SANS Tip Of The Day
The most recent SANS Institute Security Awareness Tips
Updated: 2 hours 47 min ago
One of the most effective ways you can protect your computer at home is to make sure both the operating system and your applications are patched and updated. Enable automatic updating whenever possible.
When you forward an email to others or copy new people to an email thread, review all the content in the entire email and make sure the information contained in it is suitable for everyone. It is very easy to forward emails to others, not realizing there is highly sensitive information in the bottom of the email that people should not have access to.
Review your bank, credit card and financial statements regularly to identify unauthorized activity. This is one of the most effective ways to quickly detect if your bank account, credit card or identity has been compromised.
When browsing online, encrypting your online activities is one of the best ways to protect yourself. Make sure your online connection is encrypted by making sure HTTPS is in the website address and/or that there is a lock next to it.
Eventually, we all have an accident or get hacked. And when we do, backups are often the only way to recover. Backups are cheap and easy; make sure you are backing up all of your personal information (such as family photos) on a regular basis.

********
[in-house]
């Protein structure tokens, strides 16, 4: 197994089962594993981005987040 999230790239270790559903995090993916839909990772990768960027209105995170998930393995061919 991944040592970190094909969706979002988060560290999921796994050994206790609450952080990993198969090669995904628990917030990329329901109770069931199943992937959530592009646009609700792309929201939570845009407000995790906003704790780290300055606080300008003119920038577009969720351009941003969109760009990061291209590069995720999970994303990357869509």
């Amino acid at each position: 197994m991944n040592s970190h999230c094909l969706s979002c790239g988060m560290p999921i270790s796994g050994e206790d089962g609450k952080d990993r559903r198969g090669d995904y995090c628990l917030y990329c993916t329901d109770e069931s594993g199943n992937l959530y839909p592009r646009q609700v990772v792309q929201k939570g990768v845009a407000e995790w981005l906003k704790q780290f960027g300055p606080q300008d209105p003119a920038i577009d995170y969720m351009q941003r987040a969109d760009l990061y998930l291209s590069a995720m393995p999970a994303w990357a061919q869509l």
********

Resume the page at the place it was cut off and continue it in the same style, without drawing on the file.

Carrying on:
One of the most effective steps you can take to protect your cloud account is to make sure you are using two-step verification. In addition, always be sure you know exactly whom you are sharing files with. It is very easy to accidently share your files with the entire Internet when you think you are only sharing them with specific individuals.
When you delete a file, that file is actually still on your computer. The only way you can truly and securely remove a file is by wiping it or using some type of secure deletion.
Never give your password to someone over the phone. If someone calls you and asks for your password while saying they are from the Help Desk or Tech Support team, it is an attacker attempting to gain access to your account.
Be aware of all the devices connected to your home network, including baby monitors, gaming consoles, TVs, appliances or even your car. Ensure all those devices are protected by a strong password and/or are running the latest version of their operating system.
Be careful: the more information you post online about yourself, the easier it is for a cyber attacker to target you and create custom attacks against you or your organization.
Only install mobile apps from trusted places, and always double-check the privacy settings to ensure you are not giving away too much information.
Ransomware is a special type of malware. Once it infected your computer, it encrypts all of your files and demands you pay a ransome if you want your files back. Be suspicious of any emails trying to trick you into opening infected attachments or click on malicious links, common sense is your best defense. In addition. backups are often the only way you can recover from ransomware.
Companies you do business with should never ask for your account information, credit card numbers or password in an email. If you have any questions about an email you receive that supposedly came from your financial institution or service provider, find their number on their website and call them.